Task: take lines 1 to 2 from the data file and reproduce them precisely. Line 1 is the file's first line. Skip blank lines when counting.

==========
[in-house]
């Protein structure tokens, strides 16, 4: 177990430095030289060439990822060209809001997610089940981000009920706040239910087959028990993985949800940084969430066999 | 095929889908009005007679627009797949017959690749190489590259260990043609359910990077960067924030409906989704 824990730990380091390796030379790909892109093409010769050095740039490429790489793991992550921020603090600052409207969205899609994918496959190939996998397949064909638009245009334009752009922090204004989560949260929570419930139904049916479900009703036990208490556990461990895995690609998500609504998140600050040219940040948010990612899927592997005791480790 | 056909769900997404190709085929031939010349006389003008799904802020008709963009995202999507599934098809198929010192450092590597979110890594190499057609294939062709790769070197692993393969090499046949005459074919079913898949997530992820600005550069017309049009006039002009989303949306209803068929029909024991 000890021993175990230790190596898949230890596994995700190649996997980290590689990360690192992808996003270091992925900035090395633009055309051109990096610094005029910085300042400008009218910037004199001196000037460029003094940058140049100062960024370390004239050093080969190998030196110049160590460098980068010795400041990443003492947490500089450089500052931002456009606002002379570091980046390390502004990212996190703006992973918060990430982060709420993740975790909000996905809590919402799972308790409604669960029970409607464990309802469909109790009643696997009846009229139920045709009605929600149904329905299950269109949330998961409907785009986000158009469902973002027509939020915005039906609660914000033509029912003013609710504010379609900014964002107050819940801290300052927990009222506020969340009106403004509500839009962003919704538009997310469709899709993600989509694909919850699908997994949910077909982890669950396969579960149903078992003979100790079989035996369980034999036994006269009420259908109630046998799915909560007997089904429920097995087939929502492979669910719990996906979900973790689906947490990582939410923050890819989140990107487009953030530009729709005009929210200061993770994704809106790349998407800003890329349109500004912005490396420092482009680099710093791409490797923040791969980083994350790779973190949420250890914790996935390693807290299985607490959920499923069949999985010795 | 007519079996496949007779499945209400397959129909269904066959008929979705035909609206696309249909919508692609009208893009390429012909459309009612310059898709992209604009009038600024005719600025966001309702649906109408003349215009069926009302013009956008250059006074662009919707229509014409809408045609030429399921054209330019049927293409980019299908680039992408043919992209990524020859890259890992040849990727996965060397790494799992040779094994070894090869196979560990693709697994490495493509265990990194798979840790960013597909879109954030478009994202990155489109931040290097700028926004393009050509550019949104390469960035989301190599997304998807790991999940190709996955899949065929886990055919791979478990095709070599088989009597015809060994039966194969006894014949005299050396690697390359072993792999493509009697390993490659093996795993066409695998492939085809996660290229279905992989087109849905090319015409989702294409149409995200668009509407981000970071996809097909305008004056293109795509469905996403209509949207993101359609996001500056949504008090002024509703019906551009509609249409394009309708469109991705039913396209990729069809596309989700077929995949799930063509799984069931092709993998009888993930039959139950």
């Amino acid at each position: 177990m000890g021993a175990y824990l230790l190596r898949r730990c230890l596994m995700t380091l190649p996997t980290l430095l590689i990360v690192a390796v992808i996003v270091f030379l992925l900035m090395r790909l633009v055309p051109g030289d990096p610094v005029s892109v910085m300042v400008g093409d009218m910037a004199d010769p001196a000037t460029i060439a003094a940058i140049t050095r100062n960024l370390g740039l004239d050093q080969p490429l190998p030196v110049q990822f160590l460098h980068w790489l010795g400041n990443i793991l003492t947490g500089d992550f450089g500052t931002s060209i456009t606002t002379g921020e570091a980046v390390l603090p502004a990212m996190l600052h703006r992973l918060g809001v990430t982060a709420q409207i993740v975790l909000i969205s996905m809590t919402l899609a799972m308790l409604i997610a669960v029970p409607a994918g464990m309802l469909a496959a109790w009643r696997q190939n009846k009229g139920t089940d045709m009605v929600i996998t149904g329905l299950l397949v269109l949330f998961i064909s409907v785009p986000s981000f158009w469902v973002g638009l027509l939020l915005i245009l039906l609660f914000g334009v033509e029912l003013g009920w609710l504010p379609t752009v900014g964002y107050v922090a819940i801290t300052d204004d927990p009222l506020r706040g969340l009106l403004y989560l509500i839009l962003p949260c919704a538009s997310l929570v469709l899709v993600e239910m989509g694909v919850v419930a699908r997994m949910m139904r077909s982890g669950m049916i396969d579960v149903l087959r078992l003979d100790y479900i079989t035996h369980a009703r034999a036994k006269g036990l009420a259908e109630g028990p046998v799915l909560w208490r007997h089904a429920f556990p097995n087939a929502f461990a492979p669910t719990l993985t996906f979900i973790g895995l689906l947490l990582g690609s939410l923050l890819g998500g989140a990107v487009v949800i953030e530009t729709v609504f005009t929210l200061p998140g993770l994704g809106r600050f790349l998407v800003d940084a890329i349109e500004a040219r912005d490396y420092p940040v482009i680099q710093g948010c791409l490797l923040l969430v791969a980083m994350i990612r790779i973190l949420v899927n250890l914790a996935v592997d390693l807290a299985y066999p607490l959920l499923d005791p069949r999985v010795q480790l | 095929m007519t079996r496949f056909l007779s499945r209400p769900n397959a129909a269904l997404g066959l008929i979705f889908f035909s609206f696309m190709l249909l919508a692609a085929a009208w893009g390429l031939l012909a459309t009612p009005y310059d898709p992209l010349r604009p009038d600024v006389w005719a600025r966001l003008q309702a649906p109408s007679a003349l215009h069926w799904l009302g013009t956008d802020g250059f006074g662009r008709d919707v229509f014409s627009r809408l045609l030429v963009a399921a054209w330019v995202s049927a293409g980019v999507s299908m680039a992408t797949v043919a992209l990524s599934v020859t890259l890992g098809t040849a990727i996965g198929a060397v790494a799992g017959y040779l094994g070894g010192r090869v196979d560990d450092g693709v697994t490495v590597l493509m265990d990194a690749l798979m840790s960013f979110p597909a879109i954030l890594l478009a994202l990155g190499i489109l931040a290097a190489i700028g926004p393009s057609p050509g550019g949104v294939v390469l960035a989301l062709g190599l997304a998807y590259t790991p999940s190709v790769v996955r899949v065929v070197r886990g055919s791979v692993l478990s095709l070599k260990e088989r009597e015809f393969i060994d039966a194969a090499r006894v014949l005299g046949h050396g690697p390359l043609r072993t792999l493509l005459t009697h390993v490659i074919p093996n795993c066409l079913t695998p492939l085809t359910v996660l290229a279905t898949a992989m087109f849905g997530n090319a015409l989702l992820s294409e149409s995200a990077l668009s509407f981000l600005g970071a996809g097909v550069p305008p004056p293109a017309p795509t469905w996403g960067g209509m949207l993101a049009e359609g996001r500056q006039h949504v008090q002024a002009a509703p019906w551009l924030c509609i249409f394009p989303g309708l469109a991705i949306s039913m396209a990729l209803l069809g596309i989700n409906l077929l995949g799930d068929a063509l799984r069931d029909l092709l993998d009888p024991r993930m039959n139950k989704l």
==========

[in-house]
């Protein structure tokens, strides 16, 4: 177990430095030289060439990822060209809001997610089940981000009920706040239910087959028990993985949800940084969430066999 | 095929889908009005007679627009797949017959690749190489590259260990043609359910990077960067924030409906989704 824990730990380091390796030379790909892109093409010769050095740039490429790489793991992550921020603090600052409207969205899609994918496959190939996998397949064909638009245009334009752009922090204004989560949260929570419930139904049916479900009703036990208490556990461990895995690609998500609504998140600050040219940040948010990612899927592997005791480790 | 056909769900997404190709085929031939010349006389003008799904802020008709963009995202999507599934098809198929010192450092590597979110890594190499057609294939062709790769070197692993393969090499046949005459074919079913898949997530992820600005550069017309049009006039002009989303949306209803068929029909024991 000890021993175990230790190596898949230890596994995700190649996997980290590689990360690192992808996003270091992925900035090395633009055309051109990096610094005029910085300042400008009218910037004199001196000037460029003094940058140049100062960024370390004239050093080969190998030196110049160590460098980068010795400041990443003492947490500089450089500052931002456009606002002379570091980046390390502004990212996190703006992973918060990430982060709420993740975790909000996905809590919402799972308790409604669960029970409607464990309802469909109790009643696997009846009229139920045709009605929600149904329905299950269109949330998961409907785009986000158009469902973002027509939020915005039906609660914000033509029912003013609710504010379609900014964002107050819940801290300052927990009222506020969340009106403004509500839009962003919704538009997310469709899709993600989509694909919850699908997994949910077909982890669950396969579960149903078992003979100790079989035996369980034999036994006269009420259908109630046998799915909560007997089904429920097995087939929502492979669910719990996906979900973790689906947490990582939410923050890819989140990107487009953030530009729709005009929210200061993770994704809106790349998407800003890329349109500004912005490396420092482009680099710093791409490797923040791969980083994350790779973190949420250890914790996935390693807290299985607490959920499923069949999985010795 | 007519079996496949007779499945209400397959129909269904066959008929979705035909609206696309249909919508692609009208893009390429012909459309009612310059898709992209604009009038600024005719600025966001309702649906109408003349215009069926009302013009956008250059006074662009919707229509014409809408045609030429399921054209330019049927293409980019299908680039992408043919992209990524020859890259890992040849990727996965060397790494799992040779094994070894090869196979560990693709697994490495493509265990990194798979840790960013597909879109954030478009994202990155489109931040290097700028926004393009050509550019949104390469960035989301190599997304998807790991999940190709996955899949065929886990055919791979478990095709070599088989009597015809060994039966194969006894014949005299050396690697390359072993792999493509009697390993490659093996795993066409695998492939085809996660290229279905992989087109849905090319015409989702294409149409995200668009509407981000970071996809097909305008004056293109795509469905996403209509949207993101359609996001500056949504008090002024509703019906551009509609249409394009309708469109991705039913396209990729069809596309989700077929995949799930063509799984069931092709993998009888993930039959139950």